Once upon a time, domain names were considered a hot item. These were the days when domain name sales were constant, well publicized, and even made headlines (the sale of business.com, for instance). During this peak time for domain names, a domain auction site called Afternic.com, or AN for short, was launched. AN became one of the leading domain name auction sites, and was eventually bought out by Register.com.
The concept of the site was simple: individuals would register, pay a small fee and list their domain names for auction. Yet AN/Register.com was constantly criticized for unethical business practices, and for not being actively responsible for activities of buyers and sellers who participated in the community. The site closed its doors on December 27, 2002 and the Afternic.com domain was sold to ProProject, Inc. who completely repurposed the domain — if you visit http://www.afternic.com now, you’ll find a completely different site from that which was once known as Afternic.com.
During the site’s existence, AN launched its own community forums. Because of the site’s popularity, the forums were quite active. However, they were an apparent failure because they lacked virtually any form of moderation. It is these posts that have been transcribed, seemingly word-for-word, into Sqwark! The Book.
Contents And Structure
Sqwark! The Book is a print version of hundreds of posts from the old AN Community Forums. This is all that’s included in the book. There’s no commentary, no real introduction — nothing else at all. Despite this lack of direction, Sqwark! The Book manages to fill out two volumes.
The posts published here are not organized into any specific categories. It appears that the posts are ordered by date, but not by thread. As a result, frequently, the reader doesn’t know which replies are linked, or where any given reply fits in. I found this to be annoying as I spent a good deal of time trying to piece posts together.
What’s It About?
The focus of Sqwark! The Book is the belligerent rantings of a few crazies, the foremost being a member who goes by the name of Radios. Radios posts domain idea after domain idea in the AN forums. These ideas were most often off the wall, poorly planned or unachievable. He is, more or less, a spammer. But, thanks to the complete lack of moderation in the AN forums, he was never reprimanded or punished for his behavior.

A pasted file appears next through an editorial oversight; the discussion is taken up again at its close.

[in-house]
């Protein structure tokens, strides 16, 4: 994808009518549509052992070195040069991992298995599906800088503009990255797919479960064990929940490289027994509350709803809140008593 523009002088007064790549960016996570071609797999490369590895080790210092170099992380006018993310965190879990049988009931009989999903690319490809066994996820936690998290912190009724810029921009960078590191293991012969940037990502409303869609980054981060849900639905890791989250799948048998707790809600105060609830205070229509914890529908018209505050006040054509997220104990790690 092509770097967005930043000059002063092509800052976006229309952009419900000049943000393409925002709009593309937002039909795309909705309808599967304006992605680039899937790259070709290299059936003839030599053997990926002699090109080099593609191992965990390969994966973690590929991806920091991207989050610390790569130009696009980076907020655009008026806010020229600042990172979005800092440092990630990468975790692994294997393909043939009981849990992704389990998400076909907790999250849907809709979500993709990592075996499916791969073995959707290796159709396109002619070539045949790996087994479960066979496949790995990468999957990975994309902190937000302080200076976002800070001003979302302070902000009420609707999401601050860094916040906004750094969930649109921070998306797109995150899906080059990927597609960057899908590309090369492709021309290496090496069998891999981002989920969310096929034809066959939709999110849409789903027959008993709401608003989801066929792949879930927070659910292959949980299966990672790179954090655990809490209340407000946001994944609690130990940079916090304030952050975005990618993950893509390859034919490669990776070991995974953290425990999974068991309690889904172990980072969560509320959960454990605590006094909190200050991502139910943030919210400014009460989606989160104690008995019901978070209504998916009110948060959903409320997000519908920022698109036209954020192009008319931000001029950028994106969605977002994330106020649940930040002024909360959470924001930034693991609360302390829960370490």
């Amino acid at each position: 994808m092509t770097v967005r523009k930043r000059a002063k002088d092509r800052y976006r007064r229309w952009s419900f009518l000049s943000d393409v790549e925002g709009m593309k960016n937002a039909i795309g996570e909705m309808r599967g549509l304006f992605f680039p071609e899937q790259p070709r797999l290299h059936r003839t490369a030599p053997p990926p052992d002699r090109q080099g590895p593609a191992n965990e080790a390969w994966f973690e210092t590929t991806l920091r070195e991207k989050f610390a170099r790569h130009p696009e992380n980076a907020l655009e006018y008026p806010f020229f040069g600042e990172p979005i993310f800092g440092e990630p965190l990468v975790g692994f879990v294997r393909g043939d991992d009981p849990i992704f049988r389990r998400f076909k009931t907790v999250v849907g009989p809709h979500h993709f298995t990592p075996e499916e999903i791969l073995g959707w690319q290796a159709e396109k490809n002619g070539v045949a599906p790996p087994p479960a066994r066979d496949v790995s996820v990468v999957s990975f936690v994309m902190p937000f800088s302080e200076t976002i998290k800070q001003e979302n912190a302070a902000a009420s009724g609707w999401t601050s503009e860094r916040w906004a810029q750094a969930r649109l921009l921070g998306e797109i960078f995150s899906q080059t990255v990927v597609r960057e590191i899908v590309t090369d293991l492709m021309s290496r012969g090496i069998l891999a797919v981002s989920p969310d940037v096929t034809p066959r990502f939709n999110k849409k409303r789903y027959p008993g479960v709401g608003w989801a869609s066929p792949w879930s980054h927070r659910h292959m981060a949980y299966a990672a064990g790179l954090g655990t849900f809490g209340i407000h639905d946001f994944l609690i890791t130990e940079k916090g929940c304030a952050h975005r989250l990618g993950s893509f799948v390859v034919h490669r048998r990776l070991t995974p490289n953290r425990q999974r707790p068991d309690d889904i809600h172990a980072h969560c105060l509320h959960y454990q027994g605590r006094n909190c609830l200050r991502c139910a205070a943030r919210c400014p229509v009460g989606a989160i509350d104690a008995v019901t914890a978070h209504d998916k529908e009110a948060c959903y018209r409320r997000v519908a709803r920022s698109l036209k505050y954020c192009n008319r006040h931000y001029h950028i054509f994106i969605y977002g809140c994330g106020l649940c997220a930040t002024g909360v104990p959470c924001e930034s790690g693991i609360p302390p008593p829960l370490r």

Then, of course, there are other characters. These are the members who actually replied to Radios’s posts, usually to say something nasty, thereby encouraging him to post more. Bickering ensues. There is profanity, poor conduct, and inappropriate content everywhere. Various members “quit” numerous times, only to return later. Some people try to pose as other members, or another member’s family. However, as there’s no moderation, this behavior goes on unchecked.
This all-in online brawling may sound interesting, but to be honest, it’s not. It gets old — fast. I giggled a few times, but only a few. One of the only things I found to be truly funny was the way AN completely ignored the complaints of their users, posting “News Stories” directly after complaint posts. The AN forums redefined the concept of terrible customer service.
There are a few gems of domain name and Website advice to be found in these pages, if you search very hard. But many of them are outdated, and is it really worth reading through the book for the others? The advice just isn’t that valuable — all of it can be found more easily online.
I would like to include here a clear warning to all potential readers: this book contains profanity. It contains sexual innuendo. It contains material that’s inappropriate for children. Men and women verbally assault each other. In fact, it happens a lot in this book — at times, you have a literal Jerry Springer show on your hands.
The Final Word
This book is billed as part humor, part useful information. I can’t understand why. It isn’t that funny and the information contained within isn’t valuable. To top it off, Sqwark! The Book costs $49.95. I know it comes in two volumes, but it is still definitely overpriced, and not really worth your money or your time.
Buy it at Amazon.com for $49.95.
Patrick O'Keefe is the founder of the iFroggy Network, a network of websites covering various interests. He has been managing online communities since 2000 and is the author of "Managing Online Forums," a practical guide to managing online social spaces. He has been responsible for the cultivation of communities. He blogs about online community at ManagingCommunities.com and more at patrickokeefe.com.